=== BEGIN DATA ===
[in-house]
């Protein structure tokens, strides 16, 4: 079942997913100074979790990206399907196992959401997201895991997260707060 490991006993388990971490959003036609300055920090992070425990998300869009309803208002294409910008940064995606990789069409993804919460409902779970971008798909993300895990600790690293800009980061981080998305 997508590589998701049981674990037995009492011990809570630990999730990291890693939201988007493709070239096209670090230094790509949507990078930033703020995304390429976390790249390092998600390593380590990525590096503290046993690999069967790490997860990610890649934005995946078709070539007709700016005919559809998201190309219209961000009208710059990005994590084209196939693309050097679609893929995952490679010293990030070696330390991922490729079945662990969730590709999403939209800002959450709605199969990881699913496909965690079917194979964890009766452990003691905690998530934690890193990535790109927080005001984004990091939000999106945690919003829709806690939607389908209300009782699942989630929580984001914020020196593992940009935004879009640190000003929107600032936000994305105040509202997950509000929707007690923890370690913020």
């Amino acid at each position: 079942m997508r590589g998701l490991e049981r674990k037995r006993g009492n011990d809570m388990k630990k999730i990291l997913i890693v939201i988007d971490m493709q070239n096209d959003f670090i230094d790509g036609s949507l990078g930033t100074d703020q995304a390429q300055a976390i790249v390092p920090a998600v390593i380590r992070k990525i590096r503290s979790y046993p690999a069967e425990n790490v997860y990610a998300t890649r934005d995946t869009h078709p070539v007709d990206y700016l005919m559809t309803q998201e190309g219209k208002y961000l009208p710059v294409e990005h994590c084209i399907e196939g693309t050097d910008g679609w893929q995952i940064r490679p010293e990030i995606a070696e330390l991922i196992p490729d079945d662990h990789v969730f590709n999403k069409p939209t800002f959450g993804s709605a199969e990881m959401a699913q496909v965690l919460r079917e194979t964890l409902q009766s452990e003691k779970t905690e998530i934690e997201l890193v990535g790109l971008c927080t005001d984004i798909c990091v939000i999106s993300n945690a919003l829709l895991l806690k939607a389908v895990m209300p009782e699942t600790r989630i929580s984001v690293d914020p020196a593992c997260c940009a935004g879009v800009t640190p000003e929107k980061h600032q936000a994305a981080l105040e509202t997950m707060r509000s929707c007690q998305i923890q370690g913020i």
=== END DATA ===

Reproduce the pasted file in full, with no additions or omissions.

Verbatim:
[in-house]
């Protein structure tokens, strides 16, 4: 079942997913100074979790990206399907196992959401997201895991997260707060 490991006993388990971490959003036609300055920090992070425990998300869009309803208002294409910008940064995606990789069409993804919460409902779970971008798909993300895990600790690293800009980061981080998305 997508590589998701049981674990037995009492011990809570630990999730990291890693939201988007493709070239096209670090230094790509949507990078930033703020995304390429976390790249390092998600390593380590990525590096503290046993690999069967790490997860990610890649934005995946078709070539007709700016005919559809998201190309219209961000009208710059990005994590084209196939693309050097679609893929995952490679010293990030070696330390991922490729079945662990969730590709999403939209800002959450709605199969990881699913496909965690079917194979964890009766452990003691905690998530934690890193990535790109927080005001984004990091939000999106945690919003829709806690939607389908209300009782699942989630929580984001914020020196593992940009935004879009640190000003929107600032936000994305105040509202997950509000929707007690923890370690913020």
């Amino acid at each position: 079942m997508r590589g998701l490991e049981r674990k037995r006993g009492n011990d809570m388990k630990k999730i990291l997913i890693v939201i988007d971490m493709q070239n096209d959003f670090i230094d790509g036609s949507l990078g930033t100074d703020q995304a390429q300055a976390i790249v390092p920090a998600v390593i380590r992070k990525i590096r503290s979790y046993p690999a069967e425990n790490v997860y990610a998300t890649r934005d995946t869009h078709p070539v007709d990206y700016l005919m559809t309803q998201e190309g219209k208002y961000l009208p710059v294409e990005h994590c084209i399907e196939g693309t050097d910008g679609w893929q995952i940064r490679p010293e990030i995606a070696e330390l991922i196992p490729d079945d662990h990789v969730f590709n999403k069409p939209t800002f959450g993804s709605a199969e990881m959401a699913q496909v965690l919460r079917e194979t964890l409902q009766s452990e003691k779970t905690e998530i934690e997201l890193v990535g790109l971008c927080t005001d984004i798909c990091v939000i999106s993300n945690a919003l829709l895991l806690k939607a389908v895990m209300p009782e699942t600790r989630i929580s984001v690293d914020p020196a593992c997260c940009a935004g879009v800009t640190p000003e929107k980061h600032q936000a994305a981080l105040e509202t997950m707060r509000s929707c007690q998305i923890q370690g913020i």